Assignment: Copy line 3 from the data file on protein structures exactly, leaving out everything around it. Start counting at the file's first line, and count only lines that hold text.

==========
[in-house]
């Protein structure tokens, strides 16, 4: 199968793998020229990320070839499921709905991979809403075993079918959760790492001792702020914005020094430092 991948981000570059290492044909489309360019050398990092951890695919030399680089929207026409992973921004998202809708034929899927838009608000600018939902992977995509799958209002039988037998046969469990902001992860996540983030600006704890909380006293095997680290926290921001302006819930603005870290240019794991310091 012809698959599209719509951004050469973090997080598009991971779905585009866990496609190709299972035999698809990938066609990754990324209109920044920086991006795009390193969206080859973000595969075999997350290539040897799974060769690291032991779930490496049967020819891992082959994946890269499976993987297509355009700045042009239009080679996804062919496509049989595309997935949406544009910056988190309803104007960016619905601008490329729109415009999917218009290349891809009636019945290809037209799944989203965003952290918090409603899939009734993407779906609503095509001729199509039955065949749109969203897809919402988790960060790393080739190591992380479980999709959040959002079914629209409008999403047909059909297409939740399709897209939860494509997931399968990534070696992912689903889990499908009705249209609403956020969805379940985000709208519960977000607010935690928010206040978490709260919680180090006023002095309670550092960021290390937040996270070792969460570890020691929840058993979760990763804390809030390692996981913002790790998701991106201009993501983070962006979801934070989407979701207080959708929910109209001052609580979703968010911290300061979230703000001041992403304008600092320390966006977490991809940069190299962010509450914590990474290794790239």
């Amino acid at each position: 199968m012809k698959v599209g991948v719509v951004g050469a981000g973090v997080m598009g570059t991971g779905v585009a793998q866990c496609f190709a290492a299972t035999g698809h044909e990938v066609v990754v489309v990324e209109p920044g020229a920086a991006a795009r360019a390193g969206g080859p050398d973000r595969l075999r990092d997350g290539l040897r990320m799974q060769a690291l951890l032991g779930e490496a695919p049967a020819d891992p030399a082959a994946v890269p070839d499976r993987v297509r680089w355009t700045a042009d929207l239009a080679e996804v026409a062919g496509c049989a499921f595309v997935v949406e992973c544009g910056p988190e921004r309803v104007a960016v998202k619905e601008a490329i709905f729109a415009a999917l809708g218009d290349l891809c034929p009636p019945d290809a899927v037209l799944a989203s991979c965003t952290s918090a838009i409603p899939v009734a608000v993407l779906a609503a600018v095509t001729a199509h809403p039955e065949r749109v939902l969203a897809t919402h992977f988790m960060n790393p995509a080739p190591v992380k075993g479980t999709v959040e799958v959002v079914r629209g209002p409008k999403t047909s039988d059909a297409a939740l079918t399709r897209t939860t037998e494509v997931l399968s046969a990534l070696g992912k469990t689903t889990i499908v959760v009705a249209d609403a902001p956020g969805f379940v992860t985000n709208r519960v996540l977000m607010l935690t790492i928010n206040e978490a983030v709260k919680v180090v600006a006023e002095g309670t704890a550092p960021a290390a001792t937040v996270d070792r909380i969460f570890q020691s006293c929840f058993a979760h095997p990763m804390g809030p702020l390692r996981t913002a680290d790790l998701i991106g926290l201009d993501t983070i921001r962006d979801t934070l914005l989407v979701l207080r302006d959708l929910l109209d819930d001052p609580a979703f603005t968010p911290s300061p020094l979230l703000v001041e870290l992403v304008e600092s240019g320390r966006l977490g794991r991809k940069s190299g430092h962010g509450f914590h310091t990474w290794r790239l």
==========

């Amino acid at each position: 199968m012809k698959v599209g991948v719509v951004g050469a981000g973090v997080m598009g570059t991971g779905v585009a793998q866990c496609f190709a290492a299972t035999g698809h044909e990938v066609v990754v489309v990324e209109p920044g020229a920086a991006a795009r360019a390193g969206g080859p050398d973000r595969l075999r990092d997350g290539l040897r990320m799974q060769a690291l951890l032991g779930e490496a695919p049967a020819d891992p030399a082959a994946v890269p070839d499976r993987v297509r680089w355009t700045a042009d929207l239009a080679e996804v026409a062919g496509c049989a499921f595309v997935v949406e992973c544009g910056p988190e921004r309803v104007a960016v998202k619905e601008a490329i709905f729109a415009a999917l809708g218009d290349l891809c034929p009636p019945d290809a899927v037209l799944a989203s991979c965003t952290s918090a838009i409603p899939v009734a608000v993407l779906a609503a600018v095509t001729a199509h809403p039955e065949r749109v939902l969203a897809t919402h992977f988790m960060n790393p995509a080739p190591v992380k075993g479980t999709v959040e799958v959002v079914r629209g209002p409008k999403t047909s039988d059909a297409a939740l079918t399709r897209t939860t037998e494509v997931l399968s046969a990534l070696g992912k469990t689903t889990i499908v959760v009705a249209d609403a902001p956020g969805f379940v992860t985000n709208r519960v996540l977000m607010l935690t790492i928010n206040e978490a983030v709260k919680v180090v600006a006023e002095g309670t704890a550092p960021a290390a001792t937040v996270d070792r909380i969460f570890q020691s006293c929840f058993a979760h095997p990763m804390g809030p702020l390692r996981t913002a680290d790790l998701i991106g926290l201009d993501t983070i921001r962006d979801t934070l914005l989407v979701l207080r302006d959708l929910l109209d819930d001052p609580a979703f603005t968010p911290s300061p020094l979230l703000v001041e870290l992403v304008e600092s240019g320390r966006l977490g794991r991809k940069s190299g430092h962010g509450f914590h310091t990474w290794r790239l």